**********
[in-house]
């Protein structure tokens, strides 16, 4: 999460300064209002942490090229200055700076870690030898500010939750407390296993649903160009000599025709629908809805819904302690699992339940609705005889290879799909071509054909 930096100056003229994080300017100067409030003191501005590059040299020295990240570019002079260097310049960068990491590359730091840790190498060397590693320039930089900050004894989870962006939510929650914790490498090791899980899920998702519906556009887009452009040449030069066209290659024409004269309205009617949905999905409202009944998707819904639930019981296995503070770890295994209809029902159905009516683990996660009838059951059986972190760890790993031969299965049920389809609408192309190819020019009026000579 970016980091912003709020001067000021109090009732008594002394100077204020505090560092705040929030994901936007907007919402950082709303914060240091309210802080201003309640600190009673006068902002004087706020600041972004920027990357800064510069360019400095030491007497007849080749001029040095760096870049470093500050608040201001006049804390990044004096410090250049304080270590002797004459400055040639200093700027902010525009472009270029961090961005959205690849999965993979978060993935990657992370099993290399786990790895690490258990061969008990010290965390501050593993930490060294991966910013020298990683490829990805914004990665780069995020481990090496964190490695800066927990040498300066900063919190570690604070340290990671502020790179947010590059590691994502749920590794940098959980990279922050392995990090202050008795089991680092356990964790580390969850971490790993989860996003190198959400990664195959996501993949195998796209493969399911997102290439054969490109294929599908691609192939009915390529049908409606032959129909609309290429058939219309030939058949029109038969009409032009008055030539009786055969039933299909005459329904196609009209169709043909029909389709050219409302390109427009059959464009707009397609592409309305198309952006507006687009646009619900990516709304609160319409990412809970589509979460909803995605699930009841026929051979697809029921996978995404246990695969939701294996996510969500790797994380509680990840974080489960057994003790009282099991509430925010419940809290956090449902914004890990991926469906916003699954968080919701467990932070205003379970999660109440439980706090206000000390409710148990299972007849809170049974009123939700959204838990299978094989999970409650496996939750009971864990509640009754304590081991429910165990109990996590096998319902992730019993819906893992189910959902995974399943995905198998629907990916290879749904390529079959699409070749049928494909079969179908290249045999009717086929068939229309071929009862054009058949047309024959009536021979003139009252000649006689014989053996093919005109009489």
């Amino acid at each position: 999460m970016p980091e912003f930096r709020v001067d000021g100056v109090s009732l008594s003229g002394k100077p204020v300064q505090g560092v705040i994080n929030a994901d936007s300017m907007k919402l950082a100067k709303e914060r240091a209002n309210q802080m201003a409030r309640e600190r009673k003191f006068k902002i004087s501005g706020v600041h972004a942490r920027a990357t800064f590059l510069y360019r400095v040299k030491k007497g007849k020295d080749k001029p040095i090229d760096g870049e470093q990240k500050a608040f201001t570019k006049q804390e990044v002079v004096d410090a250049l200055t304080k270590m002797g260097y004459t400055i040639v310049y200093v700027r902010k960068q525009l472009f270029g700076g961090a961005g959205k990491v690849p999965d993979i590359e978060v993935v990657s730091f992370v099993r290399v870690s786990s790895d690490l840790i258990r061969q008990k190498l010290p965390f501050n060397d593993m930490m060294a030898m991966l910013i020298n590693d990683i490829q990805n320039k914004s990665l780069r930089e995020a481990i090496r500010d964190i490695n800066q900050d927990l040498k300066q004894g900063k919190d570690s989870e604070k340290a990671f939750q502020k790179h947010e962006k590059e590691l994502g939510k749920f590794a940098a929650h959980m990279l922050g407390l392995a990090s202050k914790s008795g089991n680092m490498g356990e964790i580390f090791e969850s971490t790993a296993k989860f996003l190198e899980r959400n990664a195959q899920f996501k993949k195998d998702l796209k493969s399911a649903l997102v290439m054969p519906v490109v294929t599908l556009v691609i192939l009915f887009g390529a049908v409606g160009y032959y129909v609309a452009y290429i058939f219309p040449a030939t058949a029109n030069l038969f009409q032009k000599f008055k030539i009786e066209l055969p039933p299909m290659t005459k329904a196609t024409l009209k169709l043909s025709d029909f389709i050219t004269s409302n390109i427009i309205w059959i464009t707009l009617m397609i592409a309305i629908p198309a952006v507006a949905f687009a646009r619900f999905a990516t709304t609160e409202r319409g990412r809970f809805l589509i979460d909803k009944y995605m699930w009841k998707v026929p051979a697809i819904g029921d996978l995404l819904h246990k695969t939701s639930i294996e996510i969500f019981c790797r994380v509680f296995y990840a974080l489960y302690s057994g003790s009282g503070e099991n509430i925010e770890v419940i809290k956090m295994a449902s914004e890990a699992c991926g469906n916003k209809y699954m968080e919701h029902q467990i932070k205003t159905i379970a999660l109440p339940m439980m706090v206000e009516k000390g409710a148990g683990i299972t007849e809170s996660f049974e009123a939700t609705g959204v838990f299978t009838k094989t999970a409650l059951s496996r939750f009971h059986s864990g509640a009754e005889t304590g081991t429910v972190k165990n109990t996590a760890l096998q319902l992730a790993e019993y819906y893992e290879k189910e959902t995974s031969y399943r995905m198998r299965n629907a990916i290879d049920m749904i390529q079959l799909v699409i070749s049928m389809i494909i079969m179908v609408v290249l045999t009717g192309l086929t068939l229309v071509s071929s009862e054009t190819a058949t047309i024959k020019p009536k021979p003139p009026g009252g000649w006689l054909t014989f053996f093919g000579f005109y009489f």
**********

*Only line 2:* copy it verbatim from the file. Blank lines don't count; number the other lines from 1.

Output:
């Protein structure tokens, strides 16, 4: 999460300064209002942490090229200055700076870690030898500010939750407390296993649903160009000599025709629908809805819904302690699992339940609705005889290879799909071509054909 930096100056003229994080300017100067409030003191501005590059040299020295990240570019002079260097310049960068990491590359730091840790190498060397590693320039930089900050004894989870962006939510929650914790490498090791899980899920998702519906556009887009452009040449030069066209290659024409004269309205009617949905999905409202009944998707819904639930019981296995503070770890295994209809029902159905009516683990996660009838059951059986972190760890790993031969299965049920389809609408192309190819020019009026000579 970016980091912003709020001067000021109090009732008594002394100077204020505090560092705040929030994901936007907007919402950082709303914060240091309210802080201003309640600190009673006068902002004087706020600041972004920027990357800064510069360019400095030491007497007849080749001029040095760096870049470093500050608040201001006049804390990044004096410090250049304080270590002797004459400055040639200093700027902010525009472009270029961090961005959205690849999965993979978060993935990657992370099993290399786990790895690490258990061969008990010290965390501050593993930490060294991966910013020298990683490829990805914004990665780069995020481990090496964190490695800066927990040498300066900063919190570690604070340290990671502020790179947010590059590691994502749920590794940098959980990279922050392995990090202050008795089991680092356990964790580390969850971490790993989860996003190198959400990664195959996501993949195998796209493969399911997102290439054969490109294929599908691609192939009915390529049908409606032959129909609309290429058939219309030939058949029109038969009409032009008055030539009786055969039933299909005459329904196609009209169709043909029909389709050219409302390109427009059959464009707009397609592409309305198309952006507006687009646009619900990516709304609160319409990412809970589509979460909803995605699930009841026929051979697809029921996978995404246990695969939701294996996510969500790797994380509680990840974080489960057994003790009282099991509430925010419940809290956090449902914004890990991926469906916003699954968080919701467990932070205003379970999660109440439980706090206000000390409710148990299972007849809170049974009123939700959204838990299978094989999970409650496996939750009971864990509640009754304590081991429910165990109990996590096998319902992730019993819906893992189910959902995974399943995905198998629907990916290879749904390529079959699409070749049928494909079969179908290249045999009717086929068939229309071929009862054009058949047309024959009536021979003139009252000649006689014989053996093919005109009489």